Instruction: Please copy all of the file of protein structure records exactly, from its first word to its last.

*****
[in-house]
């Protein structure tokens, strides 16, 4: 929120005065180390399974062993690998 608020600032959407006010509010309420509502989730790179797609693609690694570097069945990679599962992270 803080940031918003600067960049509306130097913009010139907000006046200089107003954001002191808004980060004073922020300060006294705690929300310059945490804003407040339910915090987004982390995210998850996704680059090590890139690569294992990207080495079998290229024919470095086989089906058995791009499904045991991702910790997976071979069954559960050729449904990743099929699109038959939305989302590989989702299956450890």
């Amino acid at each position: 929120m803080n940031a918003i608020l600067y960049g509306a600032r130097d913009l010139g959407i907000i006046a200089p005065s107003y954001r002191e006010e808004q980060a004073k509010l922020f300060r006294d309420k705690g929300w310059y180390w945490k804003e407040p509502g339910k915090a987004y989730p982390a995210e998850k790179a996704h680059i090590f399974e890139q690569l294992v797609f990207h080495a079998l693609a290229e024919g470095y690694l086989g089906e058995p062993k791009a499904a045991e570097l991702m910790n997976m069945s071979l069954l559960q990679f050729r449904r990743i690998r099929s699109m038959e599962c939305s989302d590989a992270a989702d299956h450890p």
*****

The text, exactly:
[in-house]
């Protein structure tokens, strides 16, 4: 929120005065180390399974062993690998 608020600032959407006010509010309420509502989730790179797609693609690694570097069945990679599962992270 803080940031918003600067960049509306130097913009010139907000006046200089107003954001002191808004980060004073922020300060006294705690929300310059945490804003407040339910915090987004982390995210998850996704680059090590890139690569294992990207080495079998290229024919470095086989089906058995791009499904045991991702910790997976071979069954559960050729449904990743099929699109038959939305989302590989989702299956450890």
């Amino acid at each position: 929120m803080n940031a918003i608020l600067y960049g509306a600032r130097d913009l010139g959407i907000i006046a200089p005065s107003y954001r002191e006010e808004q980060a004073k509010l922020f300060r006294d309420k705690g929300w310059y180390w945490k804003e407040p509502g339910k915090a987004y989730p982390a995210e998850k790179a996704h680059i090590f399974e890139q690569l294992v797609f990207h080495a079998l693609a290229e024919g470095y690694l086989g089906e058995p062993k791009a499904a045991e570097l991702m910790n997976m069945s071979l069954l559960q990679f050729r449904r990743i690998r099929s699109m038959e599962c939305s989302d590989a992270a989702d299956h450890p």